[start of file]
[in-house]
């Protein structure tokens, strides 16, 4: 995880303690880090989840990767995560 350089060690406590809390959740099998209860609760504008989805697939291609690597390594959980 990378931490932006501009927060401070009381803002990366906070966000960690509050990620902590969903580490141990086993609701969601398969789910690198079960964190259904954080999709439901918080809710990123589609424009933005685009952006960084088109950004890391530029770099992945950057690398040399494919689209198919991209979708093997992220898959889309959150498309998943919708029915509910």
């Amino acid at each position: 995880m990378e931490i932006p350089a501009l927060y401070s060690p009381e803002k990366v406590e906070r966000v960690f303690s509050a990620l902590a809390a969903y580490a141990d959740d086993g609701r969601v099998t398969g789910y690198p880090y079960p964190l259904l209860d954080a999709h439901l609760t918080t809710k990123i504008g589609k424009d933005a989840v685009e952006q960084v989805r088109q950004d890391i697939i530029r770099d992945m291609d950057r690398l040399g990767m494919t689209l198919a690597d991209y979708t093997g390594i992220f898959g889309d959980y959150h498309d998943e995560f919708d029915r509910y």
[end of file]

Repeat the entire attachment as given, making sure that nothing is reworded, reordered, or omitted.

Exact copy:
[in-house]
């Protein structure tokens, strides 16, 4: 995880303690880090989840990767995560 350089060690406590809390959740099998209860609760504008989805697939291609690597390594959980 990378931490932006501009927060401070009381803002990366906070966000960690509050990620902590969903580490141990086993609701969601398969789910690198079960964190259904954080999709439901918080809710990123589609424009933005685009952006960084088109950004890391530029770099992945950057690398040399494919689209198919991209979708093997992220898959889309959150498309998943919708029915509910």
């Amino acid at each position: 995880m990378e931490i932006p350089a501009l927060y401070s060690p009381e803002k990366v406590e906070r966000v960690f303690s509050a990620l902590a809390a969903y580490a141990d959740d086993g609701r969601v099998t398969g789910y690198p880090y079960p964190l259904l209860d954080a999709h439901l609760t918080t809710k990123i504008g589609k424009d933005a989840v685009e952006q960084v989805r088109q950004d890391i697939i530029r770099d992945m291609d950057r690398l040399g990767m494919t689209l198919a690597d991209y979708t093997g390594i992220f898959g889309d959980y959150h498309d998943e995560f919708d029915r509910y």